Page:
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togethert in the community, and it is true, pam, that is what people were clinging to, because they cling to each other, and they have nothing else to rely on and it is the kindness of their fellow community members and neighbors, and we were on a boat, and the boat broke down, and two other gentlemen helped us to come get the footage that we got earlier today, but one of the things that we are hearing time again and not just the residents, but a fort myers official, but never the area, pam, they are steeling themselves for the likelihood that the death toll is going to be going higher. it is at 66 right now, but talking to the folks anecdotally, and they are saying, because the bridge is washed out and so on to sanibel island, and parts of the area that have not been accessed by law enforcement officials and rescuers and so on, so it is going to be taking days to unpack the full level of devastation here. so the question here in the beginning, pam, i am seeing is
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scenes here since i covered hurricane katrina in 2005 and that level of destruction, and because of the storm surge coming ashore s and turning everything into a washing machine, and chewing up palms and cars and boats and turning them around, and it is something to see on the ground to believe, because it is absolutely devastating, pam. >> that is right analogy, a washing machine, just tossing it around and we don't know the extent of it and we won't know for days, jim. thank you for the reporting there, and your important reporting on the ground. >> you bet. okay. let's go 80 miles up the coast to sarasota where we are finding gloria pasmina and what is the latest on the levee there, and the evacuation and the latest on the families there. >> and we have been driving around for a couple of hours, and we have heard from the fire chief in north port which is an hour south of here, and they were dealing with the evacuations there as well, and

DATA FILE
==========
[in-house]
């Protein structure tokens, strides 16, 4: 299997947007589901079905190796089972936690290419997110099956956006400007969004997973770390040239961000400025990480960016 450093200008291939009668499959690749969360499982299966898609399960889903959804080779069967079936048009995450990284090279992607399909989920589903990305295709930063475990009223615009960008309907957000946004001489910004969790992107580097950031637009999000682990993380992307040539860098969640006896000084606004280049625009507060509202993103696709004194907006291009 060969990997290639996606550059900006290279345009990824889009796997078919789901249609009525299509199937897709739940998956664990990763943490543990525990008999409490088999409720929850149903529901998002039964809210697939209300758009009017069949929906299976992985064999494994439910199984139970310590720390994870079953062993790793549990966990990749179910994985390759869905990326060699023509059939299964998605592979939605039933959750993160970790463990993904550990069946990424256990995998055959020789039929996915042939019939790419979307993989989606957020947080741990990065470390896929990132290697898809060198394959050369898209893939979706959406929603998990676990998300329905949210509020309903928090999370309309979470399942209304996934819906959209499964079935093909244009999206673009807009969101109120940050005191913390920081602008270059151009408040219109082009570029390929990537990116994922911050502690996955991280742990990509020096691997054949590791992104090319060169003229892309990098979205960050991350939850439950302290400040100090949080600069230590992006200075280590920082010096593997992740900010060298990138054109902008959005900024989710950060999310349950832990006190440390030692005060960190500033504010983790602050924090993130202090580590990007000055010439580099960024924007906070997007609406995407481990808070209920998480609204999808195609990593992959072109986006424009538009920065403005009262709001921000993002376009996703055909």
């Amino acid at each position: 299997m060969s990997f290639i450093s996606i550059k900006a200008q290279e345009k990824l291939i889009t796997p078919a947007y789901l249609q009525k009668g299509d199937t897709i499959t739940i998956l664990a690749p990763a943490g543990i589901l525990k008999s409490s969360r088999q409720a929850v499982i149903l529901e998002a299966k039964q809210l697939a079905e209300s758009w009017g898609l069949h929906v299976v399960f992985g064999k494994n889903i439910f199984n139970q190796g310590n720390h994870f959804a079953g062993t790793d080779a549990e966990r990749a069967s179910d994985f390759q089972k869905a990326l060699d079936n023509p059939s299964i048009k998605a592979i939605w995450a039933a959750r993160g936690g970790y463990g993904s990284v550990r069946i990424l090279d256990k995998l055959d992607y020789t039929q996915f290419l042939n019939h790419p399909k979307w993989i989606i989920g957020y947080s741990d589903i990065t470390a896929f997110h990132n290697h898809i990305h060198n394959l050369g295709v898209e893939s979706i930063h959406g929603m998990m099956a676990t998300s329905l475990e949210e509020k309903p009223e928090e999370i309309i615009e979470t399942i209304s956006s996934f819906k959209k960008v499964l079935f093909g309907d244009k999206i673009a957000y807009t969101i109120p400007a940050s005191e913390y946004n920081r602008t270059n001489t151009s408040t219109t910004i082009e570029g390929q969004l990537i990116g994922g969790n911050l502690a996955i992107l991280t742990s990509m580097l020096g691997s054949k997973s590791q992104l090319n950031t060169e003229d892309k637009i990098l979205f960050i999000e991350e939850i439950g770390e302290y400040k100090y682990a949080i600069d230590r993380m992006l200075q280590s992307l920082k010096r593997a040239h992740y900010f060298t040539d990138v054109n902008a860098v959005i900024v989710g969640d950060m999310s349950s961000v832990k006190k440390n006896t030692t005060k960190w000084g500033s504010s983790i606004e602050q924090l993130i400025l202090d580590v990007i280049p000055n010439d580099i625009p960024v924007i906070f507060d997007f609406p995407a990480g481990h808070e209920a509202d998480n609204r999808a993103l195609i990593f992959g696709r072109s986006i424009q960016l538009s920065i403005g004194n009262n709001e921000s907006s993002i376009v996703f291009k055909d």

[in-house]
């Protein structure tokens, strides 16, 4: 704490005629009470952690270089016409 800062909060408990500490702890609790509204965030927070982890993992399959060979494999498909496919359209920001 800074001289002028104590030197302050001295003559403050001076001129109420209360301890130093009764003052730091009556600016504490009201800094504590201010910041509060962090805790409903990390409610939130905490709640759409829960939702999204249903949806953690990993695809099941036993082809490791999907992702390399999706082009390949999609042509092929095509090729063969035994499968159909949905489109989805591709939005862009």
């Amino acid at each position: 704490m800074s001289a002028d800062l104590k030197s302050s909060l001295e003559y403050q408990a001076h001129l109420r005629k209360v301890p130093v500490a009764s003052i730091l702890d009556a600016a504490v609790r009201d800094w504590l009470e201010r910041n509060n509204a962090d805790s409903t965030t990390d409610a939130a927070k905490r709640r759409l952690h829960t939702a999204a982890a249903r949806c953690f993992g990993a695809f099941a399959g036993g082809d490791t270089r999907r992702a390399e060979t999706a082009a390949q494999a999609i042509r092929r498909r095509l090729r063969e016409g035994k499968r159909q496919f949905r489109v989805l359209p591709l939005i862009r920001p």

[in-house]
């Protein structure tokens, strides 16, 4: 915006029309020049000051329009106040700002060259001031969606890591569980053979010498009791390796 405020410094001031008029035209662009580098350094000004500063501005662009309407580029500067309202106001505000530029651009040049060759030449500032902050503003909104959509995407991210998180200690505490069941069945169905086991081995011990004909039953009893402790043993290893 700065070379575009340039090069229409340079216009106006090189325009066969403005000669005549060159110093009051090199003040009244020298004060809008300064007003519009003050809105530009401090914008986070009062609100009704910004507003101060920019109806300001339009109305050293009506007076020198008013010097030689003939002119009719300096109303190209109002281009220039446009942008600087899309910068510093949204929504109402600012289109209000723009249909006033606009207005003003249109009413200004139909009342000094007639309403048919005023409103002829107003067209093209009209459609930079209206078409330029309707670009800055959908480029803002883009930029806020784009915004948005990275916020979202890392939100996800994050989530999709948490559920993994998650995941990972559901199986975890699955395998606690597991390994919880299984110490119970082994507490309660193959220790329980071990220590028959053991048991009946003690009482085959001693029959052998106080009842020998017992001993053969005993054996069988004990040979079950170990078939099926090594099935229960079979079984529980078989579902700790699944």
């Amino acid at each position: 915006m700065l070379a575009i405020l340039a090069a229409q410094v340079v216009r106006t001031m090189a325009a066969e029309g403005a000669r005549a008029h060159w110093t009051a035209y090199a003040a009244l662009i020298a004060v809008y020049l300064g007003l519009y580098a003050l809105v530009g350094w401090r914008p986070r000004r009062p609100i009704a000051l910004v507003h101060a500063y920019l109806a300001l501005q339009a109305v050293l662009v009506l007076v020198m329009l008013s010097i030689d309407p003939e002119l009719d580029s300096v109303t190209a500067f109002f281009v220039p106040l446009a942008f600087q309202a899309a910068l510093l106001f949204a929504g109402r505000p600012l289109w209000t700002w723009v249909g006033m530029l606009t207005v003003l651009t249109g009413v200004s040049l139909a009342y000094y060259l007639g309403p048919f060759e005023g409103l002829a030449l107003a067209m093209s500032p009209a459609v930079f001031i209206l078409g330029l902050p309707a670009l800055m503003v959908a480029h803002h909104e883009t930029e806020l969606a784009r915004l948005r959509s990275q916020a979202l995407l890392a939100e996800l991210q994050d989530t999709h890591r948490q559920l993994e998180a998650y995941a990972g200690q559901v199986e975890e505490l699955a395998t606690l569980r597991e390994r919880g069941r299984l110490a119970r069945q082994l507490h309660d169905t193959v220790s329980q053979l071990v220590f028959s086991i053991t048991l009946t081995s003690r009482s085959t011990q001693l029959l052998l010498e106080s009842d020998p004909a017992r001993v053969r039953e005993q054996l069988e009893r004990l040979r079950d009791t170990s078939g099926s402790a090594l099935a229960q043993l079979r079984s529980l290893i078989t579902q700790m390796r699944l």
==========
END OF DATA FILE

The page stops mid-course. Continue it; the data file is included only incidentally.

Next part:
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the fire chief told us that the evacuations here where we are near the myakka river went well. i know it is very dark, but the area directly behind me is water as far as the eye can see, and over here, this family has been using this boat to get around and the try and go out there into the water, and try to salvage as much as possible of what is left out here on their property. we spoke to them earlier, and they were talking about these waters that just began to rush in. it was early this morning that the sheriff deputies were going door-to-door to warn people about the potential of this water coming in. i wanted to show you a house that is over here on this side. they told me that house has been here for more than 100 years. it has been in the same family. they have never seen this amount of water come up high. we spoke with people who live
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here in this area on the other side which is where a lot of the flooded roads are right now, and they told me that they got the emergency alert early yesterday during the morning and they were just desperate to get out. >> we didn't realize it was coming down the street, and when it got to our motor home, it was horrible. it was just horrible. it was just going up to the step, and so, my husband, and they said that they had the big vehicles to get us out if we get stuck. >> what i hope that people realize is that this water is continuing to rise. >> yeah. >> which means that at the other end where all of the disaster happened, this is not over for them, and that water is going to continue to rise. >> so that is the concern right now, the water is sitting there as the rivers are continuing to move in and out, and that is going to make the recovery very
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difficult, and these people's belongings here, the furn chuck, and the beds and the linens, and trying to dry the place up, and get as much back as possible. the woman who lives here on the property told me that this is an improvement from what it looked like just couple of days when ian moved through here. >> thank you, gloria in sarasota for us. thank you. >> now, down the coast to naples, brian todd, and you have been there all day long, and brian, i know it is hard to see, but there is so much debris where the governor said more than 1,100 rescues and some of them where you are? >> yes, and jim talking about the rising death toll, and jim talking at the areas that are inaccessible near sanibel island and that is a real issue here in naples as well, because we are e